On my Ephemeris website, not to be confused with the blog that you are now reading, I have rise and set calendars for:  Cadillac, Interlochen/Traverse City (Source for times on the Ephemeris program), Ludington, Mackinaw City, Petoskey, Eagle Harbor – Keweenaw Peninsula, Houghton Lake, and Earth’s Equator at the Prime Meridian.  Go Here:

If you’d like these times for a different location go to the Complete Sun and Moon Data for One Day, or Sun or Moon Rise/Set Table for One Year from the United States Naval Observatory (USNO). It calculates sunrise, sunset, moonrise, moonset, and twilight  for locations in the US and other locations world-wide.  Note that these do not follow the changes to and from Daylight Saving Time.


12/09/2016 – Ephemeris – The earliest sunset

December 9, 2016 Comments off

Ephemeris for Friday, December 9th.  The Sun will rise at 8:08.  It’ll be up for 8 hours and 53 minutes, setting at 5:02.  The Moon, 2 days past first quarter, will set at 3:39 tomorrow morning.

In twelve days we will have the shortest day in terms of daylight hours.  But the change isn’t uniformly distributed in the morning and evening.  Tonight and tomorrow evening we will have the earliest sunsets  Sunset times have been within the same minute for the last few days and will continue for the next few.  The latest sunrise will occur on January second.  The reason is that the Sun is traveling faster eastward than average, so the Earth’s rotation takes a little longer each day to catch up with it. Near the solstice the Sun is at a higher latitude, where the longitude lines are closer together, also the Earth is nearing its closest to the Sun, so moves faster its orbit adding to the effect.  The effect exists in June but isn’t as noticeable.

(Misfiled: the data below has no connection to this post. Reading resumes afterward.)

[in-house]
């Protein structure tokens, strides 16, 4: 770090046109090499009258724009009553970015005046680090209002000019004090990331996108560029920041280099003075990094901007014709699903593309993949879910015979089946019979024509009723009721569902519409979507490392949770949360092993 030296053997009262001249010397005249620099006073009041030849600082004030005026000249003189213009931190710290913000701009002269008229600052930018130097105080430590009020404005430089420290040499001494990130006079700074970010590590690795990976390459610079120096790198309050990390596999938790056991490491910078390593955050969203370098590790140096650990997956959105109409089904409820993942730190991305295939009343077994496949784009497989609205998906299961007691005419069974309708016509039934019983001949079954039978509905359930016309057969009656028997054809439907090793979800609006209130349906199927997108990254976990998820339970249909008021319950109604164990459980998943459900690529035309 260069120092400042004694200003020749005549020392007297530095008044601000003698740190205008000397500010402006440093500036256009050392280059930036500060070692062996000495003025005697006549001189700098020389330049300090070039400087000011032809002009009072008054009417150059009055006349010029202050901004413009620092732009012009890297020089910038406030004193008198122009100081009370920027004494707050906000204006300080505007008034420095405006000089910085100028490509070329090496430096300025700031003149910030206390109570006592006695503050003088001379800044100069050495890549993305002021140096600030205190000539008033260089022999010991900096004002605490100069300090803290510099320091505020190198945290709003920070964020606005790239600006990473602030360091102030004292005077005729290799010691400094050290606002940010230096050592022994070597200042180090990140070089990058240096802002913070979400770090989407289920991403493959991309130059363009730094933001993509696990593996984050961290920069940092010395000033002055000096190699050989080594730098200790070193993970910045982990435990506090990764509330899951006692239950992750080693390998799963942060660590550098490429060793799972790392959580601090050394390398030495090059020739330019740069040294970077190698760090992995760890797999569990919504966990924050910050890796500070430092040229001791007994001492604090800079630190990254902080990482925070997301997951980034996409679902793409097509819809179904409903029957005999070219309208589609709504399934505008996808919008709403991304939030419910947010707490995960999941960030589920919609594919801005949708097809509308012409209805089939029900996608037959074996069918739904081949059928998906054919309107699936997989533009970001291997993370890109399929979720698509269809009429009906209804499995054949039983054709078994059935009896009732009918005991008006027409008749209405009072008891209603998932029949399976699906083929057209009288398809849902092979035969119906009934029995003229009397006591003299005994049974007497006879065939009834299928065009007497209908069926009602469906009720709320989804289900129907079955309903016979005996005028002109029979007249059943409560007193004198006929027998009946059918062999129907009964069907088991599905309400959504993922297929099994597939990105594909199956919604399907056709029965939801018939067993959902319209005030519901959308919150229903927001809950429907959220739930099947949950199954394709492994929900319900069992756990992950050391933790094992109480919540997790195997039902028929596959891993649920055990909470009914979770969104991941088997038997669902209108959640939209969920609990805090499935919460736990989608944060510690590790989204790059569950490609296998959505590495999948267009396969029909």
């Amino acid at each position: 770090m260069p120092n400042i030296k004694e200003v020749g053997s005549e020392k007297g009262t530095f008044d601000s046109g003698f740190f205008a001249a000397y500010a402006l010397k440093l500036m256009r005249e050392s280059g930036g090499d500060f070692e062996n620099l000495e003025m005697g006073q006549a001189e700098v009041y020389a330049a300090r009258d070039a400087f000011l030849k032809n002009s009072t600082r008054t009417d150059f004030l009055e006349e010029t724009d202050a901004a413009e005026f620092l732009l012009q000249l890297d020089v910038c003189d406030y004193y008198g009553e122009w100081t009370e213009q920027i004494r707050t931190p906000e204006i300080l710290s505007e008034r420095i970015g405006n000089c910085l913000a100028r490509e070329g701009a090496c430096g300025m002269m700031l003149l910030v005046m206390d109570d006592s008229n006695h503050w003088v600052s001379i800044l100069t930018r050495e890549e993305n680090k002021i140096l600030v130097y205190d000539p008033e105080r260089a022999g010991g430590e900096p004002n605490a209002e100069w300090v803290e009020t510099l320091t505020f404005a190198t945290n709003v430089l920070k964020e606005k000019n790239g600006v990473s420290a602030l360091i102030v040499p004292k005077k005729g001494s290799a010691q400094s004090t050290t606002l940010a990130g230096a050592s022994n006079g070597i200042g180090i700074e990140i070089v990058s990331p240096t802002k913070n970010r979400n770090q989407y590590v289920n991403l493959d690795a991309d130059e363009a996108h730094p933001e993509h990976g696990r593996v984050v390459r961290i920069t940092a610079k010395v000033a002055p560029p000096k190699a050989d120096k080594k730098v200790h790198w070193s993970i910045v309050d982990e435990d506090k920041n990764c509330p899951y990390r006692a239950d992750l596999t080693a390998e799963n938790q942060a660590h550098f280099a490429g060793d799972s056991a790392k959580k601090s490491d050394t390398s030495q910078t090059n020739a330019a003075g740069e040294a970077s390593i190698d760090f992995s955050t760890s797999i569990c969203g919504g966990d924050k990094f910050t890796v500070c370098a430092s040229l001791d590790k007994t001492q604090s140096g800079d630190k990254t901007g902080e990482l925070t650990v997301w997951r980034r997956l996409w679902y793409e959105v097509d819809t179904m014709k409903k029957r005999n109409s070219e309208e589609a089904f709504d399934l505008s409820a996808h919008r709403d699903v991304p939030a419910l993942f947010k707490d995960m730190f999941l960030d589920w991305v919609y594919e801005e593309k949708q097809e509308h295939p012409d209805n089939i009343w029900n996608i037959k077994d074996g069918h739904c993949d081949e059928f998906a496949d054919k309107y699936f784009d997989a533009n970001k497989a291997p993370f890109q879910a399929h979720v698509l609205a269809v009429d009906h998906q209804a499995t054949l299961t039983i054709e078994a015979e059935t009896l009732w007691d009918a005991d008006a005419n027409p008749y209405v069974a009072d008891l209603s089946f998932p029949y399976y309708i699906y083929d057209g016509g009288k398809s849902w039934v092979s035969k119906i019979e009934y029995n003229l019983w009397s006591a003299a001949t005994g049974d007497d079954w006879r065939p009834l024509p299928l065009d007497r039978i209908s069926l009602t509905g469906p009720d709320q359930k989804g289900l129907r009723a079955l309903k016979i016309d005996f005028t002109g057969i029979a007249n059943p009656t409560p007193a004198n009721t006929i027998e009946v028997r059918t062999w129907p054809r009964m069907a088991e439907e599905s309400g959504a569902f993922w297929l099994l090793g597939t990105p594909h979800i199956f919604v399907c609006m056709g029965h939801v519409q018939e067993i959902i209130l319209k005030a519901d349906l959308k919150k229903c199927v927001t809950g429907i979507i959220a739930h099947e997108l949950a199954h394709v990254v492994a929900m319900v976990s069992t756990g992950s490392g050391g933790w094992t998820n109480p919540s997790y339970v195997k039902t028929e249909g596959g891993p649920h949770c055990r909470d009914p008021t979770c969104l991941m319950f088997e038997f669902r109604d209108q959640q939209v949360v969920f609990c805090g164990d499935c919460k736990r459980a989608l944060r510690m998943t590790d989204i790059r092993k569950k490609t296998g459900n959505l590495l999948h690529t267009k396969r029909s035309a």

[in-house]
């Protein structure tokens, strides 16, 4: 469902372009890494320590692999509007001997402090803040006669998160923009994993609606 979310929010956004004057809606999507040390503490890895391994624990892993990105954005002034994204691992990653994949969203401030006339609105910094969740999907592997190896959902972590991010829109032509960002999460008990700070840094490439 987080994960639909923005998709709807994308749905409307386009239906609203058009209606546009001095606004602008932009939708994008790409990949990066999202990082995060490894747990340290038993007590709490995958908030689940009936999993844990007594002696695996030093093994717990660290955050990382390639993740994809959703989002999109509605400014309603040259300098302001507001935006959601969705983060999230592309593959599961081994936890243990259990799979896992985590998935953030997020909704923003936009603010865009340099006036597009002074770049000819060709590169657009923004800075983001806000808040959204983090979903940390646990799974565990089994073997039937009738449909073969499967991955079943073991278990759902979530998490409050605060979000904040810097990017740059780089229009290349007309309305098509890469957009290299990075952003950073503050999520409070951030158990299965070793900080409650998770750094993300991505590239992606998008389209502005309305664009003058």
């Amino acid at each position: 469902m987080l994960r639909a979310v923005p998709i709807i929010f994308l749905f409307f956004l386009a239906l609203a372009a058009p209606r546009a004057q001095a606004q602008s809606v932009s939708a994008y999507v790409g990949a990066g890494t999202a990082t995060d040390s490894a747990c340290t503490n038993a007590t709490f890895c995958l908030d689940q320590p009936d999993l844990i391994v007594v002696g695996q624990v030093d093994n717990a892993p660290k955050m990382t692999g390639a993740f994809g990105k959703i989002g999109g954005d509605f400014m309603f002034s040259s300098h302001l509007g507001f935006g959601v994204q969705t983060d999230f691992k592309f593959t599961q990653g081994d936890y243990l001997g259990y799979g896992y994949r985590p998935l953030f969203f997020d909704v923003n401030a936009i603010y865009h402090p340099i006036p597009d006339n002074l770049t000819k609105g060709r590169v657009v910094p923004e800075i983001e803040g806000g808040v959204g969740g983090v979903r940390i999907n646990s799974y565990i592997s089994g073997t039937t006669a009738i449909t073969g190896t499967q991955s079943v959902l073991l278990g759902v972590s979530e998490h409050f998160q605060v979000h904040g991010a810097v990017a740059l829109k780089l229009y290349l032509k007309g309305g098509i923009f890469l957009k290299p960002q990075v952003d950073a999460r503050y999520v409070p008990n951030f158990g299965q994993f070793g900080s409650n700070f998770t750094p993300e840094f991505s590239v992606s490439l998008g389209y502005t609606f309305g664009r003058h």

Times are for the Traverse City/Interlochen area of Michigan. They may be different for your location.



This figure 8 is called an analemma. One can find it on old globes in the Pacific Ocean. Explanation below. Created using my LookingUp program by plotting the Sun at 7 day intervals at local noon for a year.

At the bottom of the analemma is where the Sun is near the winter solstice when it is moving its fastest eastward.  At the top, near the summer solstice the Sun is moving faster than average, but not as fast as it is now.  The Earth will be nearest the Sun on January 4th, a point called perihelion.  Aphelion next year, when the Earth is farthest from the Sun, will be July 3rd next year.